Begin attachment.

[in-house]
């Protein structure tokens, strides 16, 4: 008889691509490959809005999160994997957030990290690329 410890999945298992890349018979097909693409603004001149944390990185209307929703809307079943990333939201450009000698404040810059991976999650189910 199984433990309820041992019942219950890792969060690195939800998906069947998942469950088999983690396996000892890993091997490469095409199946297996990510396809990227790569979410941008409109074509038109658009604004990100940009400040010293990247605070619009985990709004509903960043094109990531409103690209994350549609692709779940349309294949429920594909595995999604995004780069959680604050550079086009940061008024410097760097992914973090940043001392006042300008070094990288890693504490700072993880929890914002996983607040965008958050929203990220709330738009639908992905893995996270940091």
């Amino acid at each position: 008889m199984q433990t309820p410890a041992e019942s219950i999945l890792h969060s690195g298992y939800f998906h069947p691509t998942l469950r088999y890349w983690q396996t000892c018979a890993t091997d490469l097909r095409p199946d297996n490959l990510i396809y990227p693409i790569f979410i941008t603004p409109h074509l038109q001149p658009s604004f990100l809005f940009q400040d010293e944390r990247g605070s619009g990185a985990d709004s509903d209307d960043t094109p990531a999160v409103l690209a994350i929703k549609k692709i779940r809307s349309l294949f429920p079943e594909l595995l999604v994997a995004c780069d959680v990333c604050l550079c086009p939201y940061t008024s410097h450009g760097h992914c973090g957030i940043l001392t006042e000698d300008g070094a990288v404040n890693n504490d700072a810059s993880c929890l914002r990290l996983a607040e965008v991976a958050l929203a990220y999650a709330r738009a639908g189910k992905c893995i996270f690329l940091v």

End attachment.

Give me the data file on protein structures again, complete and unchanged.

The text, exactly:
[in-house]
């Protein structure tokens, strides 16, 4: 008889691509490959809005999160994997957030990290690329 410890999945298992890349018979097909693409603004001149944390990185209307929703809307079943990333939201450009000698404040810059991976999650189910 199984433990309820041992019942219950890792969060690195939800998906069947998942469950088999983690396996000892890993091997490469095409199946297996990510396809990227790569979410941008409109074509038109658009604004990100940009400040010293990247605070619009985990709004509903960043094109990531409103690209994350549609692709779940349309294949429920594909595995999604995004780069959680604050550079086009940061008024410097760097992914973090940043001392006042300008070094990288890693504490700072993880929890914002996983607040965008958050929203990220709330738009639908992905893995996270940091």
């Amino acid at each position: 008889m199984q433990t309820p410890a041992e019942s219950i999945l890792h969060s690195g298992y939800f998906h069947p691509t998942l469950r088999y890349w983690q396996t000892c018979a890993t091997d490469l097909r095409p199946d297996n490959l990510i396809y990227p693409i790569f979410i941008t603004p409109h074509l038109q001149p658009s604004f990100l809005f940009q400040d010293e944390r990247g605070s619009g990185a985990d709004s509903d209307d960043t094109p990531a999160v409103l690209a994350i929703k549609k692709i779940r809307s349309l294949f429920p079943e594909l595995l999604v994997a995004c780069d959680v990333c604050l550079c086009p939201y940061t008024s410097h450009g760097h992914c973090g957030i940043l001392t006042e000698d300008g070094a990288v404040n890693n504490d700072a810059s993880c929890l914002r990290l996983a607040e965008v991976a958050l929203a990220y999650a709330r738009a639908g189910k992905c893995i996270f690329l940091v």